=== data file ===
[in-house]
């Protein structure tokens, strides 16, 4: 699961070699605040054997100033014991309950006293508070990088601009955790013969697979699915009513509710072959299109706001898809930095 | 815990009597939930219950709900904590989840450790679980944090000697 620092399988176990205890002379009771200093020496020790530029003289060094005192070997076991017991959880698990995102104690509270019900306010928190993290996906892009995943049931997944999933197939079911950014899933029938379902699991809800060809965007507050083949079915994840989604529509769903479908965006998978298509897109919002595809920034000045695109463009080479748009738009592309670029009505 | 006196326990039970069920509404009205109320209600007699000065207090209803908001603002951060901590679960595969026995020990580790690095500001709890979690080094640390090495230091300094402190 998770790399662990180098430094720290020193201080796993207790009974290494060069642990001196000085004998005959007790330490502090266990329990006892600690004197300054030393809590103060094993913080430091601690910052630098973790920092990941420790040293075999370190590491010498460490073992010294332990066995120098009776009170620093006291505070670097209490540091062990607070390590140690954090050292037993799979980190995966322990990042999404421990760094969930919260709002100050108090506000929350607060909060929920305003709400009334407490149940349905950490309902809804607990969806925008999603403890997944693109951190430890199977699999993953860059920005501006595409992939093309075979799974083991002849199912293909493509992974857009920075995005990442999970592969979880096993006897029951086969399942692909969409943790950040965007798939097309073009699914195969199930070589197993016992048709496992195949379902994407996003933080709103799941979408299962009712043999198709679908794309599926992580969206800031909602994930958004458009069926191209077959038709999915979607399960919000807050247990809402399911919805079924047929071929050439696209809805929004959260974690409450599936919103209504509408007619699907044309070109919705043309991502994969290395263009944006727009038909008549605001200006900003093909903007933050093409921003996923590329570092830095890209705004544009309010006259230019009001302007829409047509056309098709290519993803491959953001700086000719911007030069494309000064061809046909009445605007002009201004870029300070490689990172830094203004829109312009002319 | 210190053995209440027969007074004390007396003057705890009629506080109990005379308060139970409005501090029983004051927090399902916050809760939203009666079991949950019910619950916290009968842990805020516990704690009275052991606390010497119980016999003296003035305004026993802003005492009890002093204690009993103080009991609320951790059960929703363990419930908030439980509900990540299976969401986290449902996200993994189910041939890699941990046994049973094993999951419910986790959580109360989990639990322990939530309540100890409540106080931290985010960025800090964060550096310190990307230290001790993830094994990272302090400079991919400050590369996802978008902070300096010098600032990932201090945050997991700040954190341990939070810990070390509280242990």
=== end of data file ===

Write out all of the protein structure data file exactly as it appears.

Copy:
[in-house]
């Protein structure tokens, strides 16, 4: 699961070699605040054997100033014991309950006293508070990088601009955790013969697979699915009513509710072959299109706001898809930095 | 815990009597939930219950709900904590989840450790679980944090000697 620092399988176990205890002379009771200093020496020790530029003289060094005192070997076991017991959880698990995102104690509270019900306010928190993290996906892009995943049931997944999933197939079911950014899933029938379902699991809800060809965007507050083949079915994840989604529509769903479908965006998978298509897109919002595809920034000045695109463009080479748009738009592309670029009505 | 006196326990039970069920509404009205109320209600007699000065207090209803908001603002951060901590679960595969026995020990580790690095500001709890979690080094640390090495230091300094402190 998770790399662990180098430094720290020193201080796993207790009974290494060069642990001196000085004998005959007790330490502090266990329990006892600690004197300054030393809590103060094993913080430091601690910052630098973790920092990941420790040293075999370190590491010498460490073992010294332990066995120098009776009170620093006291505070670097209490540091062990607070390590140690954090050292037993799979980190995966322990990042999404421990760094969930919260709002100050108090506000929350607060909060929920305003709400009334407490149940349905950490309902809804607990969806925008999603403890997944693109951190430890199977699999993953860059920005501006595409992939093309075979799974083991002849199912293909493509992974857009920075995005990442999970592969979880096993006897029951086969399942692909969409943790950040965007798939097309073009699914195969199930070589197993016992048709496992195949379902994407996003933080709103799941979408299962009712043999198709679908794309599926992580969206800031909602994930958004458009069926191209077959038709999915979607399960919000807050247990809402399911919805079924047929071929050439696209809805929004959260974690409450599936919103209504509408007619699907044309070109919705043309991502994969290395263009944006727009038909008549605001200006900003093909903007933050093409921003996923590329570092830095890209705004544009309010006259230019009001302007829409047509056309098709290519993803491959953001700086000719911007030069494309000064061809046909009445605007002009201004870029300070490689990172830094203004829109312009002319 | 210190053995209440027969007074004390007396003057705890009629506080109990005379308060139970409005501090029983004051927090399902916050809760939203009666079991949950019910619950916290009968842990805020516990704690009275052991606390010497119980016999003296003035305004026993802003005492009890002093204690009993103080009991609320951790059960929703363990419930908030439980509900990540299976969401986290449902996200993994189910041939890699941990046994049973094993999951419910986790959580109360989990639990322990939530309540100890409540106080931290985010960025800090964060550096310190990307230290001790993830094994990272302090400079991919400050590369996802978008902070300096010098600032990932201090945050997991700040954190341990939070810990070390509280242990």